By the way, the passage through the transitional deaconate isn’t just an idea that someone came up with to mark the time. It is a requirement of the law of the church. Canon law requires that a man entering the priesthood must be a transitional deacon for at least six months before being ordained as a priest.
We are looking forward to being with Evan and our extended Paulist family in D.C. in a few weeks. We hope to celebrate not only Evan’s milestone, but also the dedication and faith of all the in the Paulist community.
The deaconate ordination is a time or great joy for the community and the families of those involved. To give you a taste of that, I’ll leave you with a some sound clips from Ryan and Michael’s families.
(Editor’s Note: Guest blogger Megan Dahle shares a few thoughts on an aspect of the priesthood that is sometimes overlooked.)
Many Catholic parents are excited when their sons show, on their own accord, increased devotion to Christ and to his church. When many young men fall away from the truth, it can be especially joyful to see the opposite happen in your family.
They smile when their children show interest in the saints or attend mass more than once a week. They are excited to see their children partake in the sacrament of reconciliation or buy religious medals to remind them of the lives of the faithful.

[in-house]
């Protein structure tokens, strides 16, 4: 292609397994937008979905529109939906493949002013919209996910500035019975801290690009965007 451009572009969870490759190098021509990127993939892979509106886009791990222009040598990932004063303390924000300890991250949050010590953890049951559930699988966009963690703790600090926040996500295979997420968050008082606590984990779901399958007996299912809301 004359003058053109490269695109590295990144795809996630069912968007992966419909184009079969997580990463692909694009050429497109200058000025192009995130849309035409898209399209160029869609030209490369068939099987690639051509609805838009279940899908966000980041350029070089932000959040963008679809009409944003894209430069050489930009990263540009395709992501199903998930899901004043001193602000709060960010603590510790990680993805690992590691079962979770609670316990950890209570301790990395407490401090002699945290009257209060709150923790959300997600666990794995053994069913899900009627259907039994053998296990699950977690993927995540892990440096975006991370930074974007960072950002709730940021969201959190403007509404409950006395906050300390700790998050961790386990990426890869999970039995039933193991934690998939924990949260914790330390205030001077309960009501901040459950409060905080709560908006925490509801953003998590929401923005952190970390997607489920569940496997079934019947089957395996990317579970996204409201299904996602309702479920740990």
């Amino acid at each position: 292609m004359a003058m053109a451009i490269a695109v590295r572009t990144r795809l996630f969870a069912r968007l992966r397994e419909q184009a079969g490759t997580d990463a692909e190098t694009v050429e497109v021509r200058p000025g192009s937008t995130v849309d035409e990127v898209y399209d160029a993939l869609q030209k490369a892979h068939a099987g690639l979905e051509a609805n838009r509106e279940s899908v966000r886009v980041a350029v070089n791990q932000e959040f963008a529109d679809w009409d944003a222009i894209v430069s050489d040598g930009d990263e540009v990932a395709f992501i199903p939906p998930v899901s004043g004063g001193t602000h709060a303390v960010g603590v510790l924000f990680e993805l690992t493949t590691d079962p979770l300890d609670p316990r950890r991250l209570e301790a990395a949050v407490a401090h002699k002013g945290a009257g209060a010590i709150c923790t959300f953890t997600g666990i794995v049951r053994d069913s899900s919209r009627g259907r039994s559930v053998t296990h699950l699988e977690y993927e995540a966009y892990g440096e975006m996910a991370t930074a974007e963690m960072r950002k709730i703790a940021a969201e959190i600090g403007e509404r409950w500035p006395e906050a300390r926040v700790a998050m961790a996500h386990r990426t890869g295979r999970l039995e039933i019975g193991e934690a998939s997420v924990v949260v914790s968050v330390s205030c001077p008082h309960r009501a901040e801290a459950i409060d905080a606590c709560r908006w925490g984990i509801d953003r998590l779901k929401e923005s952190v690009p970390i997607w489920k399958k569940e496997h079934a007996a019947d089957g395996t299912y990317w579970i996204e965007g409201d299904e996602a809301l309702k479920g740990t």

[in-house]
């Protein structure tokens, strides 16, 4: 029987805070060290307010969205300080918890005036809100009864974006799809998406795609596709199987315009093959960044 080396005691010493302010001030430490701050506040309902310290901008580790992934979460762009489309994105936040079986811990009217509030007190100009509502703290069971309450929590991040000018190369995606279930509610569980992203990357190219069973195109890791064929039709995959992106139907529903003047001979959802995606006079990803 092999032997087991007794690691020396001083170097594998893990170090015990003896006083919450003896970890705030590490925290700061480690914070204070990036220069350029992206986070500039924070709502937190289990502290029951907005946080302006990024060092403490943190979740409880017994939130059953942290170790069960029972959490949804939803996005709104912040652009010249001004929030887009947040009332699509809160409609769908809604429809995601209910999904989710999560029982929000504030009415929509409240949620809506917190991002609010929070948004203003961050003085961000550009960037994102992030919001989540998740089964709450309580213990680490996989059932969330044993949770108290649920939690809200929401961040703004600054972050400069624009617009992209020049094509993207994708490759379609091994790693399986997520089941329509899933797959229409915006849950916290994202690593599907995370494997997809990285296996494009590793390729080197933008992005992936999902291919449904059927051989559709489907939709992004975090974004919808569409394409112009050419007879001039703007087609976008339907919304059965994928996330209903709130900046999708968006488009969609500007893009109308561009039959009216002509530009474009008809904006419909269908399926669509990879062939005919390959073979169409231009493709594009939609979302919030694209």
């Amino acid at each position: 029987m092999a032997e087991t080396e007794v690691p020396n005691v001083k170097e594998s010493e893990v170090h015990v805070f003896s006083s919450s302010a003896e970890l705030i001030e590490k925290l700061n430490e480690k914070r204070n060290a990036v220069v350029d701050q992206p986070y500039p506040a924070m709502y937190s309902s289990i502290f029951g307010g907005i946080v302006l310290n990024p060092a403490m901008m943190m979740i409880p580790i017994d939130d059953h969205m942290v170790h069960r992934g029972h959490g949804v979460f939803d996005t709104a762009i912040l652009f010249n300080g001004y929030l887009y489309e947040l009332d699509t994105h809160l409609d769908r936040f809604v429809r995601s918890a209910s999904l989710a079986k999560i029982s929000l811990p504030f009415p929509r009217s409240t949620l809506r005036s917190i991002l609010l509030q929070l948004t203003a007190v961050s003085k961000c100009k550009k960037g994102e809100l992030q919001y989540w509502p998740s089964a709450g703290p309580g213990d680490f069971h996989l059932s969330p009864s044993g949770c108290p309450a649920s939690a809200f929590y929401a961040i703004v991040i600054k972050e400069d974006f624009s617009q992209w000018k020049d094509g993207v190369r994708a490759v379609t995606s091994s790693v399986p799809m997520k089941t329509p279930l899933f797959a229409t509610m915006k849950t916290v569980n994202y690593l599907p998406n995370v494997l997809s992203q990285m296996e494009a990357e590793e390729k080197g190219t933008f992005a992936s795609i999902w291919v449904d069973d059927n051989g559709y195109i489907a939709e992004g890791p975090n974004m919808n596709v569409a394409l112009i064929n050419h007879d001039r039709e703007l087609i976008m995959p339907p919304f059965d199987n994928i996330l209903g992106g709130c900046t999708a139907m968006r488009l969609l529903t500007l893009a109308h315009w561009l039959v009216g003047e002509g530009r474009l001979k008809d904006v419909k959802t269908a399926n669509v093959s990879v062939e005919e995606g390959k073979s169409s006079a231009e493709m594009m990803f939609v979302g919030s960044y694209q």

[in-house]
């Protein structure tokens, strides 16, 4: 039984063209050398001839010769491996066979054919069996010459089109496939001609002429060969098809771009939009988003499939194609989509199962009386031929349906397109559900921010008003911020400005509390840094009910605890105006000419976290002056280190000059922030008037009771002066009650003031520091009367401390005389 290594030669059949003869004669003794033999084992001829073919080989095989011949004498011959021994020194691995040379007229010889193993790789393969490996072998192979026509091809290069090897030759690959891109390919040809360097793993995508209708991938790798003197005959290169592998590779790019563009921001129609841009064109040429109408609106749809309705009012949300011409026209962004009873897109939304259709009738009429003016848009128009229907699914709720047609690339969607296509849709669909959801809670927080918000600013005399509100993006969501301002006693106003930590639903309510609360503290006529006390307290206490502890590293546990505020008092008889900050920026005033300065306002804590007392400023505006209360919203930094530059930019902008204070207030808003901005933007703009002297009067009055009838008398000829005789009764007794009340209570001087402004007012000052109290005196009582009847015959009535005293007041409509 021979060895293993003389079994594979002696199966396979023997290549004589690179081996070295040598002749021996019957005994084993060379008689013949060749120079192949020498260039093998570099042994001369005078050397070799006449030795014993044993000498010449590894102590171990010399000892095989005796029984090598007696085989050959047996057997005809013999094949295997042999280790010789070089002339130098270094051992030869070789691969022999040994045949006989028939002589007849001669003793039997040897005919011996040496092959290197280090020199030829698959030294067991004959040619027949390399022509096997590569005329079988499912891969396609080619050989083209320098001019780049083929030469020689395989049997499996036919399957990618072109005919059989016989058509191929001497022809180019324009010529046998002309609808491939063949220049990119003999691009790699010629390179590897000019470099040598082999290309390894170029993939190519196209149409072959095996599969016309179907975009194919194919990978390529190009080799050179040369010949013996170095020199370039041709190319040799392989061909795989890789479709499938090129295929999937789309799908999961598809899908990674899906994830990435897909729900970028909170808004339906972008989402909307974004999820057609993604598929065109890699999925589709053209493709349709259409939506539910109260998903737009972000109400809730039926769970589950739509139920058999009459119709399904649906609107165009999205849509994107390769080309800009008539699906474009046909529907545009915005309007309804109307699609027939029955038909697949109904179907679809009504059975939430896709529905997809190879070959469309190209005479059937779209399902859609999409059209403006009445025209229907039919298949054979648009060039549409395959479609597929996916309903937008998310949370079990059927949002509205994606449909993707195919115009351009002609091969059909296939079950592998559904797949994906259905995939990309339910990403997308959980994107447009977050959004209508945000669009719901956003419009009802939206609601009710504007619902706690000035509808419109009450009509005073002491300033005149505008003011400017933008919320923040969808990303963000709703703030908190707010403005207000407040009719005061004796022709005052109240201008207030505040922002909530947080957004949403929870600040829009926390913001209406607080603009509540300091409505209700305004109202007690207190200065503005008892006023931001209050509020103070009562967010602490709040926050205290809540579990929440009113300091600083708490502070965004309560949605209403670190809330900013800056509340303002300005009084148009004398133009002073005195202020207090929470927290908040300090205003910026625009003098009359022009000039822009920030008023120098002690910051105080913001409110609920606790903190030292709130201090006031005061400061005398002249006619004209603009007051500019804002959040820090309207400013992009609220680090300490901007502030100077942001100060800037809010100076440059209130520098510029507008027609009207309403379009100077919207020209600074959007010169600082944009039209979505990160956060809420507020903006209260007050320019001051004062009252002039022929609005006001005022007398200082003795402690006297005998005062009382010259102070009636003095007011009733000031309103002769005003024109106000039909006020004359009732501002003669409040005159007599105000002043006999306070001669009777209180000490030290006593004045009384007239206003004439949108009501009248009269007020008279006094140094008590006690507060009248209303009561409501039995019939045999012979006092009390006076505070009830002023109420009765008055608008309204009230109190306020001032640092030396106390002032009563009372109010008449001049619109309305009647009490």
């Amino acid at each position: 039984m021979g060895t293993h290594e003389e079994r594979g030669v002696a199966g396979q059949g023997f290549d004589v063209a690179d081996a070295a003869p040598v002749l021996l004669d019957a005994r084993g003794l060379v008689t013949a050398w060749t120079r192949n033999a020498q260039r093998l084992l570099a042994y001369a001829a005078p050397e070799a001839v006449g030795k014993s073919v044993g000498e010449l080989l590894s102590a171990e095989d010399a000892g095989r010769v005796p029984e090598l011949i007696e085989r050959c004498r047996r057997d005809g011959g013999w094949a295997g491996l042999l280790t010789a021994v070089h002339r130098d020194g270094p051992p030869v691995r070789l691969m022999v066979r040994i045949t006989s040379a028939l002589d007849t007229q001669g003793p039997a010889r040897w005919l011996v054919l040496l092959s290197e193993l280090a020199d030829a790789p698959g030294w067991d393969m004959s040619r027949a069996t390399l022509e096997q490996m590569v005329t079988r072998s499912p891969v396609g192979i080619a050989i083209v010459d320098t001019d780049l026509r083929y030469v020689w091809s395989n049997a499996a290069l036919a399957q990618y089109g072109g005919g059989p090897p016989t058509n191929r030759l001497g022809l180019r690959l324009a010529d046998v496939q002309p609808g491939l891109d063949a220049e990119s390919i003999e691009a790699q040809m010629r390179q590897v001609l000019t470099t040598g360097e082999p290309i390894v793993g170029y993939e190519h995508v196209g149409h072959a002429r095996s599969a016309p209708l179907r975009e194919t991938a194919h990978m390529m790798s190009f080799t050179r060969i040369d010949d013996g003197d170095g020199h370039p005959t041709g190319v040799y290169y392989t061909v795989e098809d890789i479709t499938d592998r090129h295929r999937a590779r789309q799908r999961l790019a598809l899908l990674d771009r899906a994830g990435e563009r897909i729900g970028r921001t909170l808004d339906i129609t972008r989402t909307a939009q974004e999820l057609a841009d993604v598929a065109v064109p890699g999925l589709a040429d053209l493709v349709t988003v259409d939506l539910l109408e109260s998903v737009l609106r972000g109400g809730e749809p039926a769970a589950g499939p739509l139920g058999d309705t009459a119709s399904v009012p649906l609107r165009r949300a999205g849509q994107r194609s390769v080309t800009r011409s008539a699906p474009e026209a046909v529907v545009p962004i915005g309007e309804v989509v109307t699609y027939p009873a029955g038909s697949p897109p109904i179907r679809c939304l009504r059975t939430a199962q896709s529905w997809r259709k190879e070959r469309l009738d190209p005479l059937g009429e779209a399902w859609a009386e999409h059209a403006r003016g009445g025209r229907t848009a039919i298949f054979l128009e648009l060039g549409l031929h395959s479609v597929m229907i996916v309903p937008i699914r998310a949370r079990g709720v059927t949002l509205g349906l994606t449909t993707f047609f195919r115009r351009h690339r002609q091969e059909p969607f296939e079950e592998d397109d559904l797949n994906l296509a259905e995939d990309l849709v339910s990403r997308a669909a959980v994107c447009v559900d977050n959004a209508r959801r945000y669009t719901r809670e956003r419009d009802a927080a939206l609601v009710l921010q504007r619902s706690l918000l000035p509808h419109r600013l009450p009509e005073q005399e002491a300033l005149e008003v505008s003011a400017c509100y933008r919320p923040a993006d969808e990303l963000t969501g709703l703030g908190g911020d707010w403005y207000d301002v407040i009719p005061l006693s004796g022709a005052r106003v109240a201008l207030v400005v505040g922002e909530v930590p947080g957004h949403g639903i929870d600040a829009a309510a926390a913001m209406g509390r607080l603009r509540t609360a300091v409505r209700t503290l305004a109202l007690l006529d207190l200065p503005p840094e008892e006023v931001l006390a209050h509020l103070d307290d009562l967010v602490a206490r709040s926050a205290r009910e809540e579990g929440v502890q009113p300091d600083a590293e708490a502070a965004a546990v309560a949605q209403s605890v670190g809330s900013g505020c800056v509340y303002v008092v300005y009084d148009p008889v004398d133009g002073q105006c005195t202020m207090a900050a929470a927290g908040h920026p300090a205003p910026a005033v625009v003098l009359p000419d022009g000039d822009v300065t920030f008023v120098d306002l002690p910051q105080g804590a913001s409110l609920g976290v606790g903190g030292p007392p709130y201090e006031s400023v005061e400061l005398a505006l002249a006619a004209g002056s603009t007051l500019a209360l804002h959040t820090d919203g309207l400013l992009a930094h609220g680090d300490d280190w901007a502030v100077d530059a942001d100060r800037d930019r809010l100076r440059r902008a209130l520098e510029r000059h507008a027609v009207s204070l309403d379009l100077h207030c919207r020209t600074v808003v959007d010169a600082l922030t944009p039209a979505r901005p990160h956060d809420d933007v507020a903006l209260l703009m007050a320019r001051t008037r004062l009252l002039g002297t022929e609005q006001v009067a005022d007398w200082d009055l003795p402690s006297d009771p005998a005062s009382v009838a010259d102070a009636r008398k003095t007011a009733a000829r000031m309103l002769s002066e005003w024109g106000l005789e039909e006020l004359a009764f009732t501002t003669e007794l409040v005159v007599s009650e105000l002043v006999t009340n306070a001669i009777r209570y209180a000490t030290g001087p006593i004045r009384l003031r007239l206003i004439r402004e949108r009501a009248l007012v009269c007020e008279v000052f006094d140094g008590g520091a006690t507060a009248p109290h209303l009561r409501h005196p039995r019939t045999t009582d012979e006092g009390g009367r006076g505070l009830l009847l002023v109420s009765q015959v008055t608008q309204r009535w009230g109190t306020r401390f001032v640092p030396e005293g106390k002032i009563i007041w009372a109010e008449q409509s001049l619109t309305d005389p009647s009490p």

When parents see that devotion turns into a desire to take holy orders, parents can sometimes have objections and worries about their son’s future life and happiness. When a young man is ordained a priest, among his vows are celibacy and obedience. While most of the conversation around the discipline of the priesthood surrounds the vow of celibacy, obedience can be difficult for parents to accept, too.
Obedience Can Be Scary
Why do parents object to the idea of obedience? We all want to think that we are independent, free to choose our own life’s path and direction. This is particularly the case in America and the rest of the west, because we often confuse the general good of political freedom with complete personal freedom as well. But the desire to remain independent is not something that God desires for us.
Being Fully Human
To understand the virtue of obedience, one must understand what it means to be human as God designed us to be. For that, Christians across the world turn to the creation story in the book of Genesis, because it describes what God intended for his creation.
In Genesis, chapter one, we read, “So God created humankind in his image, in the image of God he created them; male and female he created them.” God created humans in his image, which means that God’s image is manifest in us. The Catechism of the Catholic Church reminds us that the image of God is made manifest when we live in accordance with the created order and obey God’s will.
The Image of God: Sin and Redemption
Independence from God’s will, however, comes from sin. When Adam and Eve disobeyed God’s will by eating the fruit of the tree of the knowledge of good and evil, they marred humanity with “the wound of original sin” (Catechism of the Catholic Church 1707). Our desire to be independent comes from our desire to be independent of God.